MORGAN COUNTY, Ala. (WAFF) - A mental health initiative program here in the Tennessee Valley is making strides thanks to a recent government grant.
Professionals at the Mental Health Center of North Alabama are working closely with current and former inmates to get them the mental health help they need.
“I was adopted, I was caught in a house fire. I got me and my sisters and brothers out the house fire. Later on, we were adopted, split up, moved all over the place. My experiences started when I was real young," Billy Chapman said.
Billy Chapman spent three decades in different federal, maximum security prisons. At 18-years-old he was convicted of drug and armed robbery charges.
“A lot of things was going on with me when I was in prison that I couldn’t identify with. Schizophrenia and paranoia,” Chapman explained.
Chapman characterizes prison as adapting to an entirely different lifestyle. A lifestyle similar to a jungle. You just have to survive.
While serving a life sentence for drug and robbery charges, Chapman got homicide charge as well. That left him with two life sentences, with the chance of parole and he got it.
“It’s hard to accept the fact that you’re free because I did 32 years. And I learned how to live different than people in society for 32 years. It’s not easy to break away from that, it’s not like talking about it, you’re not going to do it over night.,” Chapman said.
Chapman turned to the Mental Health Center of North Alabama's 'Stepping Up' program.
It’s a program in jails across the Tennessee Valley that refers inmates to mental health services after being locked up.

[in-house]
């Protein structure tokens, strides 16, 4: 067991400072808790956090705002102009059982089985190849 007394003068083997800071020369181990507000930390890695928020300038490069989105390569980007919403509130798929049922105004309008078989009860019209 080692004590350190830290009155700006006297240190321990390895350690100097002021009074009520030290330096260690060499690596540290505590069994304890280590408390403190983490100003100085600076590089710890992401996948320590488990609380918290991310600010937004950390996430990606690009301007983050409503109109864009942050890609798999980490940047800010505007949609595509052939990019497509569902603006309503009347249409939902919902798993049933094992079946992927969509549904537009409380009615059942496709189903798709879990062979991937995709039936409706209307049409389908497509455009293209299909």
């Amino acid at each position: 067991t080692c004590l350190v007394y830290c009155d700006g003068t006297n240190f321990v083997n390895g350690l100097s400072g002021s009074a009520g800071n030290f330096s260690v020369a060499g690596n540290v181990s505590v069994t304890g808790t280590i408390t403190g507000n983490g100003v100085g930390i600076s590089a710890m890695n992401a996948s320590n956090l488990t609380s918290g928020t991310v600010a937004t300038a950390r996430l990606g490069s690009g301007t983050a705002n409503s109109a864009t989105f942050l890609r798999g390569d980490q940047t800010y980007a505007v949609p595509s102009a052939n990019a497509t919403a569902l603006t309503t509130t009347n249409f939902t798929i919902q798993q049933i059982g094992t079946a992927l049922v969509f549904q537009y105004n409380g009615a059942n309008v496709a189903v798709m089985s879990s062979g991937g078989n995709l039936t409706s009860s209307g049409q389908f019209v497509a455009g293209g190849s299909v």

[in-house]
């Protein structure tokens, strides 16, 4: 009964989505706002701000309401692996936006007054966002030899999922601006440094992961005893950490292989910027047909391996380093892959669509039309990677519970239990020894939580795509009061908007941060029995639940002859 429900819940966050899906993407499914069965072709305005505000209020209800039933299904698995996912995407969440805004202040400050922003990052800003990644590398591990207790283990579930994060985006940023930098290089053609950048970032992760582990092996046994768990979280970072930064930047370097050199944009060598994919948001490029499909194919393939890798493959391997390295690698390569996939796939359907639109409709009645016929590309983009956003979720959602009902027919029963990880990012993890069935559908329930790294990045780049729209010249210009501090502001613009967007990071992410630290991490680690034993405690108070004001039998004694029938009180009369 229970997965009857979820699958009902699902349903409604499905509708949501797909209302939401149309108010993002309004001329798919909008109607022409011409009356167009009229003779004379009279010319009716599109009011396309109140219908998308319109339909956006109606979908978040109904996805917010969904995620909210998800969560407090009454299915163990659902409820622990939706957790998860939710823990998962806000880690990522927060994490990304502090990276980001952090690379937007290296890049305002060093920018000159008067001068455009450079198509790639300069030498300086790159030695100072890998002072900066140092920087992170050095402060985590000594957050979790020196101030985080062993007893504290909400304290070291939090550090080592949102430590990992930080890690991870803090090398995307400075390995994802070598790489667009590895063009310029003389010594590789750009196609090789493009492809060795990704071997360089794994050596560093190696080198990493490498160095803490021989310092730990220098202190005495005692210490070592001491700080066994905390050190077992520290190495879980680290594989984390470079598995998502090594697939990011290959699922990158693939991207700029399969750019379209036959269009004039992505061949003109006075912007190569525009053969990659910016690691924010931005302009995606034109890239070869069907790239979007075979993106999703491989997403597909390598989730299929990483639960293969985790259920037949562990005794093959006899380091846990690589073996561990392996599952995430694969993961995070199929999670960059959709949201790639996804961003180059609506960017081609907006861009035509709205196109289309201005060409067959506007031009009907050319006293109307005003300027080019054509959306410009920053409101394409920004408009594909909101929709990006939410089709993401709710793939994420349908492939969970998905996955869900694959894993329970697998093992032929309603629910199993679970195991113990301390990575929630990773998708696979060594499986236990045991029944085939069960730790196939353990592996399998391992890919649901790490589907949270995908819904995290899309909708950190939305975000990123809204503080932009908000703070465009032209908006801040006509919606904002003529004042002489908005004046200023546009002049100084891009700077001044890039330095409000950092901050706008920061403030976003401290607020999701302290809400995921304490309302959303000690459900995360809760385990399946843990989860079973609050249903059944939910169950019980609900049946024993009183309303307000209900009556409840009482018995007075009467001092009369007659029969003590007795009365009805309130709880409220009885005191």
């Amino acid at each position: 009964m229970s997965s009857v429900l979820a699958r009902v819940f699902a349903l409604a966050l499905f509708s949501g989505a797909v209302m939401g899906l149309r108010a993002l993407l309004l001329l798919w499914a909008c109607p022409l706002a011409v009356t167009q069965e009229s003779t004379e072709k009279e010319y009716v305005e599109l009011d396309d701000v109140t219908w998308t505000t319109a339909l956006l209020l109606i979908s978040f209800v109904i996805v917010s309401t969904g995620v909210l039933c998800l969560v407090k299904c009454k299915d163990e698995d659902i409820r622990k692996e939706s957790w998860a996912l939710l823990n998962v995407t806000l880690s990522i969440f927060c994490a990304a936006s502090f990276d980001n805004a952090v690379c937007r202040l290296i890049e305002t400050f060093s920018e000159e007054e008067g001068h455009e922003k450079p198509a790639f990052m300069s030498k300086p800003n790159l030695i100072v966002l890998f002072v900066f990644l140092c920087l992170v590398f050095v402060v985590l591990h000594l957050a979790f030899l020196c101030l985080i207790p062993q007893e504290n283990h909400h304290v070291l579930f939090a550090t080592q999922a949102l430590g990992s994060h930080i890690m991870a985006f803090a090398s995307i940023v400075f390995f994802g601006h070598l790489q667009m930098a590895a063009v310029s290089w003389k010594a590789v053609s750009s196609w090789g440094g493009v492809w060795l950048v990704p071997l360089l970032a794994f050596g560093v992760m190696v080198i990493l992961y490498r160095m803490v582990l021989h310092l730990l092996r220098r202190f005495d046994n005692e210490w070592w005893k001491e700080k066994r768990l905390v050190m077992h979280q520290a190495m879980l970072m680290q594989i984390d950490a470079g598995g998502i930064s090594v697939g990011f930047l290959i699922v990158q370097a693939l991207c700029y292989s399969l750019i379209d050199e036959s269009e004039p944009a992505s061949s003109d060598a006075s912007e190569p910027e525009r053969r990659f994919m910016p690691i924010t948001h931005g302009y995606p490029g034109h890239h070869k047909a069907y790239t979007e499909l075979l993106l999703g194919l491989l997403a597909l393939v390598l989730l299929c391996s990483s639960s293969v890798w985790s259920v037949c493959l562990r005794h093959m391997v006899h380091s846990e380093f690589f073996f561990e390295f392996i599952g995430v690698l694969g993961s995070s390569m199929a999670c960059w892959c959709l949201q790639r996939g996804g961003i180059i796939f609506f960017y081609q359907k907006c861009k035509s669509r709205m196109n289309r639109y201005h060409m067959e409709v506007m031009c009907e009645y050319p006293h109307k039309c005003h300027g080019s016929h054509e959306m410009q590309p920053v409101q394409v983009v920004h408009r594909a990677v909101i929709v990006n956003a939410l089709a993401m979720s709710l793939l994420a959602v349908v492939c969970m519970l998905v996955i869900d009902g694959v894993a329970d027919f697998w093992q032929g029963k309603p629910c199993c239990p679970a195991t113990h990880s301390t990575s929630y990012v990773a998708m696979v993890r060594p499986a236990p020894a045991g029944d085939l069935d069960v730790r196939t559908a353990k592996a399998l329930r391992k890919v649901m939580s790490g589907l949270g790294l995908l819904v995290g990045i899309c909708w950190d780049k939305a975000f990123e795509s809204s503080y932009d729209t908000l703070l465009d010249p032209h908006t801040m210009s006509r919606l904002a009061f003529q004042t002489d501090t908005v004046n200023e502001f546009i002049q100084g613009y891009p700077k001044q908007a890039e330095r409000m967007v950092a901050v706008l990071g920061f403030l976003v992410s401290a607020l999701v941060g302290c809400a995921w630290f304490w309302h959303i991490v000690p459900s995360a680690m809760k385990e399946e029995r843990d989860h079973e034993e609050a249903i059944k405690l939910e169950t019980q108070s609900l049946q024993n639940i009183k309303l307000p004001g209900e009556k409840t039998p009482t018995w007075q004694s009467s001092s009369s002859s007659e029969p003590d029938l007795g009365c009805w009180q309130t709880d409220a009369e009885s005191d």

‘Stepping Up’ has been operating in Morgan County for months now, and just got its start in Limestone as well.
Chapman says he’s been working with case managers for only 2 1/2 months and has seen tremendous progress.
“I wanna move on. I wanna be positive. I want to be able to trust people. I wanna live like a normal human being. I wanna do things, I wanna work again one day,” Chapman explained.
Kathy Goodwin, director of the Stepping Up Program says this is proof giving inmates mental health access works.
“When I came to Miss Kathy I was at my lowest. Begging for help, hands and knees. And she helped me,” Chapman said.
Chapman's been back in the real world for nearly two years now, but with only two months of help, he says it's truly a different world.
For 32 years, Chapman and his current fiancee lost contact while he was in prison.
“She’s been my backbone, my support, my shoulder to lean on. We were in a relationship when we were 17 before I went in,” Chapman continued.
Trying to get his mental health back in check, as well as his girl.
For more information on services offered by the North Alabama Mental Health Center, click here.